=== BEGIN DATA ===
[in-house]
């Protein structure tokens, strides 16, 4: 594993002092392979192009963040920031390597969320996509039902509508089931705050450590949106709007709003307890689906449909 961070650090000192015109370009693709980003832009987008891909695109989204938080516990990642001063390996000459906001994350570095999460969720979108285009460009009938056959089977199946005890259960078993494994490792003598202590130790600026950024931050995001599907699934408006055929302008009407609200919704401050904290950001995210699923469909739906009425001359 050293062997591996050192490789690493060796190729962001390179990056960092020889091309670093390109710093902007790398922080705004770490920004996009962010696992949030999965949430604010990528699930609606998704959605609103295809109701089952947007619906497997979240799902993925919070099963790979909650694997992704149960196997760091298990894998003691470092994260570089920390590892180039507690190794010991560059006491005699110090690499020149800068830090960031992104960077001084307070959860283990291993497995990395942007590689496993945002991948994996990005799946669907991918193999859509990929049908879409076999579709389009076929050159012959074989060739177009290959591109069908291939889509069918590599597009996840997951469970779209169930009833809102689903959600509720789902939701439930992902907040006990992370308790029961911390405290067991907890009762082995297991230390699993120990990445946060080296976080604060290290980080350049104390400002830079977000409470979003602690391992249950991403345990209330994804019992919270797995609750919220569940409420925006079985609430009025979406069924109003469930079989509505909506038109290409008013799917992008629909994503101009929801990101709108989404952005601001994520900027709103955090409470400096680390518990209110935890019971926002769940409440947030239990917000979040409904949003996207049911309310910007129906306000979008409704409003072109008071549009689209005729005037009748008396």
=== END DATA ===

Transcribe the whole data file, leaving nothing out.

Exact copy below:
[in-house]
């Protein structure tokens, strides 16, 4: 594993002092392979192009963040920031390597969320996509039902509508089931705050450590949106709007709003307890689906449909 961070650090000192015109370009693709980003832009987008891909695109989204938080516990990642001063390996000459906001994350570095999460969720979108285009460009009938056959089977199946005890259960078993494994490792003598202590130790600026950024931050995001599907699934408006055929302008009407609200919704401050904290950001995210699923469909739906009425001359 050293062997591996050192490789690493060796190729962001390179990056960092020889091309670093390109710093902007790398922080705004770490920004996009962010696992949030999965949430604010990528699930609606998704959605609103295809109701089952947007619906497997979240799902993925919070099963790979909650694997992704149960196997760091298990894998003691470092994260570089920390590892180039507690190794010991560059006491005699110090690499020149800068830090960031992104960077001084307070959860283990291993497995990395942007590689496993945002991948994996990005799946669907991918193999859509990929049908879409076999579709389009076929050159012959074989060739177009290959591109069908291939889509069918590599597009996840997951469970779209169930009833809102689903959600509720789902939701439930992902907040006990992370308790029961911390405290067991907890009762082995297991230390699993120990990445946060080296976080604060290290980080350049104390400002830079977000409470979003602690391992249950991403345990209330994804019992919270797995609750919220569940409420925006079985609430009025979406069924109003469930079989509505909506038109290409008013799917992008629909994503101009929801990101709108989404952005601001994520900027709103955090409470400096680390518990209110935890019971926002769940409440947030239990917000979040409904949003996207049911309310910007129906306000979008409704409003072109008071549009689209005729005037009748008396």